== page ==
In terms of live shows, I got to see Milo Rau’s Grief & Beauty, The Funeral by Ontoerend Goed, and a work by Silke Huysmans & Hannes Dereere titled Out of the Blue. Each show had a great impact on me but Out of the Blue at CAMPO arts centre, was particularly inspiring. The extensive use of technology — laptops, voice recordings, images, videos — was surprisingly absorbing. When it finished, I wanted to go straight to a rehearsal room and play.

Unfortunately two performances I was meant to see — Reporters de Guerre and A Play for the Living in a Time of Extinction — were cancelled, due to the rise in the cost of living and consequent low ticket sales. However, I managed to meet Martha Baltazar, who directed the latter. It was great for me to meet someone in a similar stage of their career and learn about the theatre scene in Belgium, plus some links and references I will look into.

This visit emphasised to me the importance of experiencing other work and different cultural scenes in order to better understand the work I want to make. I returned feeling energised and with lots of ideas bubbling.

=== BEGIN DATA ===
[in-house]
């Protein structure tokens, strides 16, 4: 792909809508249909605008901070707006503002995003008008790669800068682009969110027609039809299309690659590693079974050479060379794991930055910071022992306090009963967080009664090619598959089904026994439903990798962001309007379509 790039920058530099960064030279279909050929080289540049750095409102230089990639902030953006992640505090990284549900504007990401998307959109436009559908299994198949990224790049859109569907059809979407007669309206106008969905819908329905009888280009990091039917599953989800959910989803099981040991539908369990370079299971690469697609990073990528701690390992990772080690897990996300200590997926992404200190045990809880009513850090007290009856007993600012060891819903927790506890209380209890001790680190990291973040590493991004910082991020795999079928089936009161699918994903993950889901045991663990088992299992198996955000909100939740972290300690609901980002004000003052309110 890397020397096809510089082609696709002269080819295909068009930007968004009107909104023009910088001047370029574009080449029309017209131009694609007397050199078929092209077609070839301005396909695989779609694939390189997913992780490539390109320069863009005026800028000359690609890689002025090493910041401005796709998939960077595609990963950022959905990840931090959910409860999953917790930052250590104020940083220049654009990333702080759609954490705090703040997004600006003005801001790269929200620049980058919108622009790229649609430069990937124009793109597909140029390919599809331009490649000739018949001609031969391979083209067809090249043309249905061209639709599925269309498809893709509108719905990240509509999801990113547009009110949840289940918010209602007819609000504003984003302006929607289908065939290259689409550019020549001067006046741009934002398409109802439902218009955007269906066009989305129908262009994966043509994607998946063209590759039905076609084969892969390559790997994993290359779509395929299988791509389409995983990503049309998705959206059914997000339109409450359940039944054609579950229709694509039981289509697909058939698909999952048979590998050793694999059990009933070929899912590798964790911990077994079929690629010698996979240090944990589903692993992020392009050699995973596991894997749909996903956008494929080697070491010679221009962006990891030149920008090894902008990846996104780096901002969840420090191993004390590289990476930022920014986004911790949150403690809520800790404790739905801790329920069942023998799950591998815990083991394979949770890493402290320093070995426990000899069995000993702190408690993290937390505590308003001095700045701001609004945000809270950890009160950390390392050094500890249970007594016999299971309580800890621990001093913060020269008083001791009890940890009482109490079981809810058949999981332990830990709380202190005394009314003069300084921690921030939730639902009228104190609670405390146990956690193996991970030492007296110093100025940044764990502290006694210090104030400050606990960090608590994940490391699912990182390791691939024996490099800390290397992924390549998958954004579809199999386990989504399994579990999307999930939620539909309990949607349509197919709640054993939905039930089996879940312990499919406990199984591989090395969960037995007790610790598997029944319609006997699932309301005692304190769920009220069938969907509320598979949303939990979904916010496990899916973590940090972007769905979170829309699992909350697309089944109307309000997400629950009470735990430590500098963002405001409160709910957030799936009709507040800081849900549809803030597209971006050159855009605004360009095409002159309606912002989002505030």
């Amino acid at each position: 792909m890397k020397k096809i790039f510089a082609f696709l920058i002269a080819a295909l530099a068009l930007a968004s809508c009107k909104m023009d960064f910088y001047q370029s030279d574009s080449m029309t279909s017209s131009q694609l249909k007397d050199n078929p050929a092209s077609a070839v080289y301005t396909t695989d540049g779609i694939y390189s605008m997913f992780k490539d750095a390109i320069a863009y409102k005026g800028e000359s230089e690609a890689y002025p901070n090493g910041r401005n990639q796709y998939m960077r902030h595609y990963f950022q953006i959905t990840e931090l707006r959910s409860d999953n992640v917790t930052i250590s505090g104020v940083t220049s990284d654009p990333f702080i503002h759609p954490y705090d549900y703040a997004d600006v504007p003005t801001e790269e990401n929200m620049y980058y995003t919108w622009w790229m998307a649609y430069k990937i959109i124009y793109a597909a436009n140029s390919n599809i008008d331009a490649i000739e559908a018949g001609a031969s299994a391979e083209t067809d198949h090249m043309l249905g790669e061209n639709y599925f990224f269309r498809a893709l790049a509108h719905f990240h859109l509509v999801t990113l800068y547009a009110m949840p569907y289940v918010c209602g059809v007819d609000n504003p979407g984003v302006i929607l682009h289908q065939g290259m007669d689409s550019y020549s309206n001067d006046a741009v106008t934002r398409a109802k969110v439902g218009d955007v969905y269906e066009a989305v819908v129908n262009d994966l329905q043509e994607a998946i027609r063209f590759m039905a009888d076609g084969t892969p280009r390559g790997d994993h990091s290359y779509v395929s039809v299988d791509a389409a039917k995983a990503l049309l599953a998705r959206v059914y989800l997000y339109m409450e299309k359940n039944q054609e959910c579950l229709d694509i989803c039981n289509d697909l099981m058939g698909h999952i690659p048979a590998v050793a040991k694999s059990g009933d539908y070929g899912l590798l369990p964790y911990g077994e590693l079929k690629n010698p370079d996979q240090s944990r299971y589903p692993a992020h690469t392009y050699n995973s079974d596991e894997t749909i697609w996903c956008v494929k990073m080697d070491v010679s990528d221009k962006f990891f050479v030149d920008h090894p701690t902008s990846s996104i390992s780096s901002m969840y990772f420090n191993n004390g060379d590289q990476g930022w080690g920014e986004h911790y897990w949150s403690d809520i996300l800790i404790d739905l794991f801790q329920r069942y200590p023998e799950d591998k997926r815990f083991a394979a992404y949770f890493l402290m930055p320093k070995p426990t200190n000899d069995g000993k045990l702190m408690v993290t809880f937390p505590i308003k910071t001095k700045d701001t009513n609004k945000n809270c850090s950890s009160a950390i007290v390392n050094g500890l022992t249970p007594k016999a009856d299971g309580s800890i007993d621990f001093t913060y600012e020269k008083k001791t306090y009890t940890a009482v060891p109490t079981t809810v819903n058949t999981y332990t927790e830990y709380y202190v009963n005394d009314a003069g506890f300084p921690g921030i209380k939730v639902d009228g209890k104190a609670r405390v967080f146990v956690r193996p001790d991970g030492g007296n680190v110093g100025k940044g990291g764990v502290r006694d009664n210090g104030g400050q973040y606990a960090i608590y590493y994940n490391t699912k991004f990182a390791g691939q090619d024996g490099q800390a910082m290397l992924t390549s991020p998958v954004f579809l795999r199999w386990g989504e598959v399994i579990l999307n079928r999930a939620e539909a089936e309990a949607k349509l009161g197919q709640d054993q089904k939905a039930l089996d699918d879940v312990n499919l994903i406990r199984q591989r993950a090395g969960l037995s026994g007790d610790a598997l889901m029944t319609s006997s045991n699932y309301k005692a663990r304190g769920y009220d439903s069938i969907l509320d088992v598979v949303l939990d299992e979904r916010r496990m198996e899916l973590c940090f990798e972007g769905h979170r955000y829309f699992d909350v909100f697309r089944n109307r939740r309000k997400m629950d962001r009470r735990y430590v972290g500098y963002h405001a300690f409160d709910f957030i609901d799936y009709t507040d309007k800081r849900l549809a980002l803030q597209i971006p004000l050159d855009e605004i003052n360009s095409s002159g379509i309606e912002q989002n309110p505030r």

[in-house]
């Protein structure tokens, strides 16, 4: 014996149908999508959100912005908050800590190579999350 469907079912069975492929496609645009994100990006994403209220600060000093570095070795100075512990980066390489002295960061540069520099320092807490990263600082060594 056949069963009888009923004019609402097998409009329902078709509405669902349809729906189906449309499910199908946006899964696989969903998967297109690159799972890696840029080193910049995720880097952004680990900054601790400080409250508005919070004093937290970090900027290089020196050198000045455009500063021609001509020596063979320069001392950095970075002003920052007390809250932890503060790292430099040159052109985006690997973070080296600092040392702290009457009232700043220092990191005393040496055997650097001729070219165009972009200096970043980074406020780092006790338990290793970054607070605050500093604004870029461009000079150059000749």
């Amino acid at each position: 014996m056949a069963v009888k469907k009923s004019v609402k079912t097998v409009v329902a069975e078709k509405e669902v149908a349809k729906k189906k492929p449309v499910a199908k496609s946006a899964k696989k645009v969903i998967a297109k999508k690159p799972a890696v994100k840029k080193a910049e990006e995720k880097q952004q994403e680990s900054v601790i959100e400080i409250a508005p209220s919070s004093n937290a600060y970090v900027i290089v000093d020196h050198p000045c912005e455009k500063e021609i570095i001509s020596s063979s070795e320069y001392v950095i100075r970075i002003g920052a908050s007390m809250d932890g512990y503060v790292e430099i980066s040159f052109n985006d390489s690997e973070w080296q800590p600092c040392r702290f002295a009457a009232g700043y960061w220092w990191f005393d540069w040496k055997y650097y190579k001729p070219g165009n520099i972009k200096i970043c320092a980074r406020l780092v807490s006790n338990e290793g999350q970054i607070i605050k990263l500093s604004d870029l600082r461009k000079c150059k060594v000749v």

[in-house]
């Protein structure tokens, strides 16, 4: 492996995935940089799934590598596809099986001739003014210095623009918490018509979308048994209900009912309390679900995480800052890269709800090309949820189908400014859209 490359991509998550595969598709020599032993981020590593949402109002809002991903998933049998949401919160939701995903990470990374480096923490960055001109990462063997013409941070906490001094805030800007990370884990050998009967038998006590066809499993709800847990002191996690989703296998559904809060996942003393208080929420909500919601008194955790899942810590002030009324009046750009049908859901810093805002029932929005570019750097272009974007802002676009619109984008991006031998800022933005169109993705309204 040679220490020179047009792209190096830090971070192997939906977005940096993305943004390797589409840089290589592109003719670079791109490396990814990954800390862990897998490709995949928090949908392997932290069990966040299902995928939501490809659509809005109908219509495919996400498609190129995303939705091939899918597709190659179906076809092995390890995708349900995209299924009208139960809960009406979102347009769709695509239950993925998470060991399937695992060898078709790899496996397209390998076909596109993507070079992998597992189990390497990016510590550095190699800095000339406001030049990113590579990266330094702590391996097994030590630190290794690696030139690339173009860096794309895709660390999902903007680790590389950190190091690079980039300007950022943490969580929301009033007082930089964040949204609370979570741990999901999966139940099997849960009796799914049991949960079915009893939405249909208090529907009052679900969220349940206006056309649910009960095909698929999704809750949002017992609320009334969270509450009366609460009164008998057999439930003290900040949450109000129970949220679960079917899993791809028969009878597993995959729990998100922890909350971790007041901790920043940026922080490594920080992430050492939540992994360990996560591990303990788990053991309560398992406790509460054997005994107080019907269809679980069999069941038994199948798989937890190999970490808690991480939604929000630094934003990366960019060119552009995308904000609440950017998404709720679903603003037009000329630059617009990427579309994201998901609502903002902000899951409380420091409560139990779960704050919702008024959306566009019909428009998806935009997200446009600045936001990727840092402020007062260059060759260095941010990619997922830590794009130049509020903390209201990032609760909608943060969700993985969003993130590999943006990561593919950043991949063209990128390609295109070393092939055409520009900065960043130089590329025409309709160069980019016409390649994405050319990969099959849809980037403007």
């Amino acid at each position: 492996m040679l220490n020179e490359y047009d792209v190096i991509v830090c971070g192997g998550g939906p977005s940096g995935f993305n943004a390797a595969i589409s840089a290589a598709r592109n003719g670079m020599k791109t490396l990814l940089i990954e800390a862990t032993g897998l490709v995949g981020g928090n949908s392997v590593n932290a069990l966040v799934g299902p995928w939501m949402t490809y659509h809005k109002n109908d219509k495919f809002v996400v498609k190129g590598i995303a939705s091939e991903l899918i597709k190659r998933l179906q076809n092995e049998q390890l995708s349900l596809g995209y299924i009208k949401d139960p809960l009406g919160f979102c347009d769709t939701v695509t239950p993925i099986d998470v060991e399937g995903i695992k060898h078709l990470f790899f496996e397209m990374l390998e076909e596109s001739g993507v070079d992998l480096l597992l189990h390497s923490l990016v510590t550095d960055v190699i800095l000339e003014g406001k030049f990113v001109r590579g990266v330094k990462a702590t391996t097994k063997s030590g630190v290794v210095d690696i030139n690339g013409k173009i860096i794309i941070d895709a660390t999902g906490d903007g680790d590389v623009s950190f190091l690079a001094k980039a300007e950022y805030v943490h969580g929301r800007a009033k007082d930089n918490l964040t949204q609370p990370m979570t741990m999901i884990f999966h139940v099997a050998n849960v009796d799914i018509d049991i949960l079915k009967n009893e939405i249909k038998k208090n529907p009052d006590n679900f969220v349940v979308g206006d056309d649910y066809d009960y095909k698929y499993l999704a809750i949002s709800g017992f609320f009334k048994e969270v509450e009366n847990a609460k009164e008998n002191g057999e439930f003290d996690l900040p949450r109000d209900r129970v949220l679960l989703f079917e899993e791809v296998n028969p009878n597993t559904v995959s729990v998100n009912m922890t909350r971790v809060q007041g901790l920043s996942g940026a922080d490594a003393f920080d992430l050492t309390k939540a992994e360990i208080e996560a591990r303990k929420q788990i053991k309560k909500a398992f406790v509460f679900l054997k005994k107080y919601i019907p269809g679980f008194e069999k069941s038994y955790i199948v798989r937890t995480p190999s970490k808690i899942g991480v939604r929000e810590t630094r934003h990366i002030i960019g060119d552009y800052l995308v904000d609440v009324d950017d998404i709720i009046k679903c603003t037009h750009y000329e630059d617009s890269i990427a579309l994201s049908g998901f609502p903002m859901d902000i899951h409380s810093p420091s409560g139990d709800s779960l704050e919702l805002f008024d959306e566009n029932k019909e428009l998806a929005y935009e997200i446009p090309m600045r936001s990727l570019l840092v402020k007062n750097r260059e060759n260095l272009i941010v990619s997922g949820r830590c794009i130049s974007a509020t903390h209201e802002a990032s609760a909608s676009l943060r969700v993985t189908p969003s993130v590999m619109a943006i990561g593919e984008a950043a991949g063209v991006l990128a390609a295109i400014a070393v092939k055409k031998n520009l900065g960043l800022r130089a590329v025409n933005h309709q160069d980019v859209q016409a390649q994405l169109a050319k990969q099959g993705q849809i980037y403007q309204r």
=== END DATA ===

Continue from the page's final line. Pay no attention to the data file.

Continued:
I had some fruitful conversations in the last month, including with Counterpoint Arts, who support migrant artists in the UK. I was excited to find out more about what they do, especially Platforma Festival and the resources they have available online. I also had a Zoom with Teatro Due Mondi, who create socially-engaged performances in Italy. We spoke about how we can help to break down language barriers by using music, images and movement. Their shows — which they refer to as “actions” — often take place on the street, allowing them to encounter new audiences. Their creations are not framed as theatre but they take the approach of simply “making something together”. By following concrete actions, participants can more authentically play themselves on stage.

I practised my BSL (British Sign Language) in a tutorial with John Mancini from Sign Jam BSL, and learnt new signs related to my practice. I am looking forward to another session in the New Year.

With Nir Paldi, co-artistic director of theatre company Ad Infinitum, I discussed access, ethics and considerations when making socio-political work. I also saw their latest show Beautiful Evil Things at Tobacco Factory Theatres in October (more below).

Shows in Bristol